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Technical Articles relating to Oracle Development Tools and Frameworks

  • JET
    February 22, 2017

JET Custom Components XVII - Beware the IDs

Duncan Mills
Architect

Introduction

When developing Composite Components, we need to be careful about our element IDs, particularly when multiple instances of the component will be used on the same page. This article explores one such use case in relation to labels and input fields in form style layouts

Background

In the last article I discussed how you can use a Composite Component for input within the context of an oj-form layout. This article looks at forms in a slightly different way, specifically implementing a form layout within a Composite Component.

What's the Problem?

On the face of it there is no problem here. You can build a Composite Component that lays out a series of fields using standard JET form layout styles, for example, this might be the view for my component:


<div class="oj-form-layout">
  <div class="oj-form oj-sm-odd-cols-12 oj-md-odd-cols-4 oj-md-labels-inline">
    <div class="oj-flex">
      <div class="oj-flex-item">
        <label for="name">Name:</label>
      </div>
      <div class="oj-flex-item">
        <input id="name" data-bind="ojComponent: {component: 'ojInputText',
                                                   value:name,
                                                   required: true}"></input>
      </div>
    </div>
    <div class="oj-flex">
      <div class="oj-flex-item">
        <label for="type">Type:</label>
      </div>
      <div class="oj-flex-item">
        <select id="type" data-bind="ojComponent: {component: 'ojSelect',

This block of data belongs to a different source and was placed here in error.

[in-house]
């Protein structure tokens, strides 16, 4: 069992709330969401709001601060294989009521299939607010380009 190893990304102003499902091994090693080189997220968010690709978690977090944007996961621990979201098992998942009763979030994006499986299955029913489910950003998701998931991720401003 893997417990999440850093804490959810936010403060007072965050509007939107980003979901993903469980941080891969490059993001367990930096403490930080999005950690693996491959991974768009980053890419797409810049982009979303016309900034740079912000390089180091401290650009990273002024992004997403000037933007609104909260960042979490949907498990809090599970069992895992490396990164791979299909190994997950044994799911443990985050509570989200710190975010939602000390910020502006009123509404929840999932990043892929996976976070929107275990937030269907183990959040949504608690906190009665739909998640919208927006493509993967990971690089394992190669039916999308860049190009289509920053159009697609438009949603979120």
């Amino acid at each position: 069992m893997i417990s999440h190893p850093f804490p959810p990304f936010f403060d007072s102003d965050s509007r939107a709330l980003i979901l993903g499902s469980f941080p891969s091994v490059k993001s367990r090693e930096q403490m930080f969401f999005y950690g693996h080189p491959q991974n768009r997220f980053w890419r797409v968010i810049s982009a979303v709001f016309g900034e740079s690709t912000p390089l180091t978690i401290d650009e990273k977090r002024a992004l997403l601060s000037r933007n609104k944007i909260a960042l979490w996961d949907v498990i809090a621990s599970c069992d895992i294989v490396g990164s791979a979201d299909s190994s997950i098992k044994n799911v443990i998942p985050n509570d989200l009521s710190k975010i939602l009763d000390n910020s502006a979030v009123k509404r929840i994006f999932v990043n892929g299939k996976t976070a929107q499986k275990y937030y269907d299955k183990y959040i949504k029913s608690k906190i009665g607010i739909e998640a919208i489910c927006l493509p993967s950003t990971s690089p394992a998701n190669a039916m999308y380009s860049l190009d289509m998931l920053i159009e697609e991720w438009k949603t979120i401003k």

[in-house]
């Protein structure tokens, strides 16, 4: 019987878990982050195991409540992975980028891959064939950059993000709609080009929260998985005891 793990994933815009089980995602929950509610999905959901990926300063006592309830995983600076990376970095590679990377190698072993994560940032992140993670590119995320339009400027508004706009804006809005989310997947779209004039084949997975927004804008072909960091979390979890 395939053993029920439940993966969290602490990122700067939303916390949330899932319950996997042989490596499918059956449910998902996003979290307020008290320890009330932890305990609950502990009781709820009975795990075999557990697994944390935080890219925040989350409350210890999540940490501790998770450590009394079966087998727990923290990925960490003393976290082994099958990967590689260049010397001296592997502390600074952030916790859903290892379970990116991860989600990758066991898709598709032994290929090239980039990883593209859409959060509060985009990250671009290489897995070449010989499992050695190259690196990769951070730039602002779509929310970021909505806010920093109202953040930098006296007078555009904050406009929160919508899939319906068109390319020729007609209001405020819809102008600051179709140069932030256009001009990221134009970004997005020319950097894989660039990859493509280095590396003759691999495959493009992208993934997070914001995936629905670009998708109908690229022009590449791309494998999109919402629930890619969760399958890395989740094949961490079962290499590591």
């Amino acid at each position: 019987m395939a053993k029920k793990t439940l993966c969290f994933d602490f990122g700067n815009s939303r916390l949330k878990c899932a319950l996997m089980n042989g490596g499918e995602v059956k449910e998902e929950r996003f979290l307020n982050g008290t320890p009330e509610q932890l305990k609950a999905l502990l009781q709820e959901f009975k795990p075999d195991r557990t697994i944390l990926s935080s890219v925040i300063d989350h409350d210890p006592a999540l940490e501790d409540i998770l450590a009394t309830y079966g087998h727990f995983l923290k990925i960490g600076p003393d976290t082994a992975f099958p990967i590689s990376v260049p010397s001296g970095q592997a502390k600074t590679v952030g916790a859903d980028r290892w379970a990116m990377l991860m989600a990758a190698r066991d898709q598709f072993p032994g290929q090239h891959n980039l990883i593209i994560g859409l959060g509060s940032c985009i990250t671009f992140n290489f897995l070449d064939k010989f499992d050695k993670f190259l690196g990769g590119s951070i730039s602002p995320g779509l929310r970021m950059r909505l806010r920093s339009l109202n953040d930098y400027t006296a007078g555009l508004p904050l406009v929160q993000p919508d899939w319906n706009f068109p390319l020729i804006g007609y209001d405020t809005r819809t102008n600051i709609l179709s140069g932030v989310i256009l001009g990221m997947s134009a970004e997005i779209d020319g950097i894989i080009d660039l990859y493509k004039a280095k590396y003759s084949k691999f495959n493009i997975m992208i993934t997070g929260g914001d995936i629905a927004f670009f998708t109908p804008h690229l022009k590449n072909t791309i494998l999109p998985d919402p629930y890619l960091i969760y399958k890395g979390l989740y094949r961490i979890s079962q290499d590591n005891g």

value: type,
                                                   required:true}">
          <option value="string">string</option>
          <option value="boolean">boolean</option>
          <option value="number">number</option>
          <option value="object">object</option>
          <option value="array">array</option>
          <option value="function">function</option>
        </select>
      </div>
    </div>
  </div>
</div>

That all looks OK right? - we have the label tag associated with the relevant input component using the matched ids referenced by the for attribute of the label to the id attribute of the matching input.

Indeed this example with work perfectly when there is only one instance of the CCA in the view. If, however, you have two instances running at once, you'll find that the layout of one of them is all messed up. In the above case, this would only be noticeable on the ojSelect field, its label would loose all styling and not show the required indicator.

What's going on?

Well, as you might have guessed, the problem here is down to the ids that we are referencing to manage the label to input relationship. If I have two instances of this CCA on the same screen (even if one is hidden in a dialog) I now have two fields with the id of name and two with the id of type. As you will be aware. Multiple DOM elements with the same ID are going to cause some degree of problem and in this case it manifests as a broken layout.